Here are some recommendations:
  • Include a link to the Preference Centre in all your emails. Direct your customers to the preference centre with your first email after they’ve opted in. You can start by getting to know them better! After this, each of your subsequent emails can link them there. The preference centre enables them to unsubscribe easily, at any time during their relationship with you.
  • Add an unsubscribe option via your preference centre on each landing page. Contrary to what some email marketers think, you shouldn’t be afraid that someone will opt-out. In fact, you should make it easy for them to do so with a prominently displayed link to your preference centre.
  • Put a link to the Preference Centre from your website footer. Your customers want to make their own choices. If they can’t find an easy way to unsubscribe or decide what they want to receive, they might view your mailing as spam. That can harm your reputation and risk your emails going undelivered.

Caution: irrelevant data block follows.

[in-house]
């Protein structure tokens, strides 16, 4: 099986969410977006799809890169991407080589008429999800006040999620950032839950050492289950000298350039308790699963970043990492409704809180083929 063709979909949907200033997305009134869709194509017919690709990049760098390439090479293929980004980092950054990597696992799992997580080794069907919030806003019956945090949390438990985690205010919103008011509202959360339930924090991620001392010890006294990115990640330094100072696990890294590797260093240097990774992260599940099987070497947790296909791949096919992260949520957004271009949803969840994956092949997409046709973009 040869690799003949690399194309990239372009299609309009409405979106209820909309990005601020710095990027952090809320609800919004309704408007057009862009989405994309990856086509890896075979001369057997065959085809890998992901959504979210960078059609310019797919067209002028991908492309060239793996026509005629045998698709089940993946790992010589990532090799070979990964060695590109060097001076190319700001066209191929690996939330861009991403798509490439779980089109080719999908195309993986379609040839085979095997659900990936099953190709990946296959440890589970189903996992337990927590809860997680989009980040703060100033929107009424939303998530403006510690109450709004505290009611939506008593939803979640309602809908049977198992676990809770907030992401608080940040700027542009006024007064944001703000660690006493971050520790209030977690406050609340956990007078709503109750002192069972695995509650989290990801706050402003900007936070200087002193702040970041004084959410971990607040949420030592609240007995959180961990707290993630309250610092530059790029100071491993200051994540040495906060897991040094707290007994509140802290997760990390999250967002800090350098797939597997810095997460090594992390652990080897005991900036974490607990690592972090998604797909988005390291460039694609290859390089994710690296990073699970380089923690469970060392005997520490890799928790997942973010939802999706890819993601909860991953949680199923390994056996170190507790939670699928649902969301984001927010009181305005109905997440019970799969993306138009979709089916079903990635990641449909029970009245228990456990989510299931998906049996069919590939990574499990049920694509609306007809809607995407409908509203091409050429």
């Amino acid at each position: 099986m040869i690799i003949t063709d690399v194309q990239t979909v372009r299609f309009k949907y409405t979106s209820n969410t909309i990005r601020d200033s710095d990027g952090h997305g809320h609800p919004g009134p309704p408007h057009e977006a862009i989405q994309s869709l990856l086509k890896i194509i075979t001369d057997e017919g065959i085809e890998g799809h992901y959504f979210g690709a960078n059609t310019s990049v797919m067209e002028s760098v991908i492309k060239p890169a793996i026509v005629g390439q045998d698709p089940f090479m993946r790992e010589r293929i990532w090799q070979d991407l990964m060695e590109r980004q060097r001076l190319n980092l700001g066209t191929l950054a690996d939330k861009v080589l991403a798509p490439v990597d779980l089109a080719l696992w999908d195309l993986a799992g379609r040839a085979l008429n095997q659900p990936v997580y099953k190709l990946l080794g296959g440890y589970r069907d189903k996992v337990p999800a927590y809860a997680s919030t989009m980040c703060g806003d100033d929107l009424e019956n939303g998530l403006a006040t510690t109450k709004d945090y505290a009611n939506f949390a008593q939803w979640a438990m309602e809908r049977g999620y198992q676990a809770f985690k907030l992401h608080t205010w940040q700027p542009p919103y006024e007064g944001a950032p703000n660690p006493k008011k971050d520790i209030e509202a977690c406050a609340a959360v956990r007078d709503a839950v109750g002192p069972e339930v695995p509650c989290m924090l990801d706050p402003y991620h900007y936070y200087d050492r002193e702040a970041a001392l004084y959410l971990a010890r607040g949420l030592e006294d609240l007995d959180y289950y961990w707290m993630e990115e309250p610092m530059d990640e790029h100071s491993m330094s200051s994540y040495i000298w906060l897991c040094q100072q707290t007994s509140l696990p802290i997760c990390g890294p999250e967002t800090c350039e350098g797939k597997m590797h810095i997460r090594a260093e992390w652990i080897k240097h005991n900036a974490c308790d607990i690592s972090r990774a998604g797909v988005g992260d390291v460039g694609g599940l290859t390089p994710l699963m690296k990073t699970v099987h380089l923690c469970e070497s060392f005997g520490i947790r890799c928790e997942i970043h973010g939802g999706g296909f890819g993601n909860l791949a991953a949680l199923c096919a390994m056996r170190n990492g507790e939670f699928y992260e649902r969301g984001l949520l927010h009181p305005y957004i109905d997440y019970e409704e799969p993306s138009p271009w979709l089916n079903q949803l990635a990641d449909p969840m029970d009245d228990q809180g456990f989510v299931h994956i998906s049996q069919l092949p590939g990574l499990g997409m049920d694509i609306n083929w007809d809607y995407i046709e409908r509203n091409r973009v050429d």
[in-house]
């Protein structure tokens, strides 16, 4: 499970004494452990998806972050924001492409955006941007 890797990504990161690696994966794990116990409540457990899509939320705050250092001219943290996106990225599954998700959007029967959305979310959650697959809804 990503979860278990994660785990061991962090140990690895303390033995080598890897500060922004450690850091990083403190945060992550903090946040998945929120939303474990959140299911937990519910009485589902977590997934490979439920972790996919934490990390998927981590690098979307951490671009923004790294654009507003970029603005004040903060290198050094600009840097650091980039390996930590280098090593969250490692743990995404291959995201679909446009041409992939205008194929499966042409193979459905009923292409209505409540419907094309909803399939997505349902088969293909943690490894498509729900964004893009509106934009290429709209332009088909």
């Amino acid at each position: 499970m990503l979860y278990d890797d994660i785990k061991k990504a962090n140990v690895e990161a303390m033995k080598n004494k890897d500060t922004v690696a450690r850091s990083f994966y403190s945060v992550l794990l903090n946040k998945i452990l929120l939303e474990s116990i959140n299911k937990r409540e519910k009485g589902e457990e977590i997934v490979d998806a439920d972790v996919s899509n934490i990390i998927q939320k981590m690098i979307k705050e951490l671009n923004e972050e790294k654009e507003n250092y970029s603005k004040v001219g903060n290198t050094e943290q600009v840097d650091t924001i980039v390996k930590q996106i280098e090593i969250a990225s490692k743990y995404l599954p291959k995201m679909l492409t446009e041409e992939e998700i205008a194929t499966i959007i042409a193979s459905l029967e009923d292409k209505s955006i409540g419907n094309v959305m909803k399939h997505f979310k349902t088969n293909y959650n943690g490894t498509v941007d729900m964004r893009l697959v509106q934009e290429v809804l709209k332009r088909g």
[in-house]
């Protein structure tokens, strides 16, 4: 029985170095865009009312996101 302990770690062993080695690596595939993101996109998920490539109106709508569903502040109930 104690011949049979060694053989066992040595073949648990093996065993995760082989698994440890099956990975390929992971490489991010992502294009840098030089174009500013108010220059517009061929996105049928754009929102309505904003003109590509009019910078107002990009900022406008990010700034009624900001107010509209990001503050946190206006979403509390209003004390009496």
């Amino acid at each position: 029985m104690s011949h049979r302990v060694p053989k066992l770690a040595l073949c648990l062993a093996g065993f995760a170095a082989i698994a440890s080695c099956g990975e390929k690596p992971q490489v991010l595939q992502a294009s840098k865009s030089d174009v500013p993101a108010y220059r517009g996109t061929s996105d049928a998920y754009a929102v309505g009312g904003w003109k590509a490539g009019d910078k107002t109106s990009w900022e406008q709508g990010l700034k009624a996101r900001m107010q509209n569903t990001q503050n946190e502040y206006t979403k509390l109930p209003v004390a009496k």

Finally, with May 25, on the doorstep, it’s time to check that you are ready for the new legislation. Importantly, keep in mind the basics. Don’t contact someone unless they specifically ask to be. Let them control if they want to hear from you. If you can do this, then you’re taking a significant step towards being GDPR compliant.

And, remember, GDPR isn’t designed to stop you from communicating with your customers. The changes present an opportunity to improve your data quality. At the same time, it will drive trust as you inform individuals about how you are using their data.

 GDPR compliance

How I can help

I offer a range of services to help you prepare for the GDPR.

GDPR Marketing Audit and Action Plan
I can review your GDPR compliance activities and help to identify gaps and risks. I’ll create a tailored action plan that will guide you towards compliance. This action plan will enable you to prioritise activities to minimise risk and make the best use of your existing platforms.

Compliance for Eloqua Users
Your marketing automation platform can be a massive asset to your GDPR preparation strategy. For Eloqua users, you already have access to a variety of features that will help you become GDPR compliant. I offer the following services:

  • Review how you are using Eloqua to take advantage of the features of the solution to assist your compliance efforts.
  • Create a practical plan that will help you manage GDPR compliance.
  • Set up your Eloqua instance to drive compliance.

Get in touch today to ensure you are GDPR ready.

Disclaimer: The content of this blog post is not to be considered legal advice and should be used for information purposes only.

Penny Thorn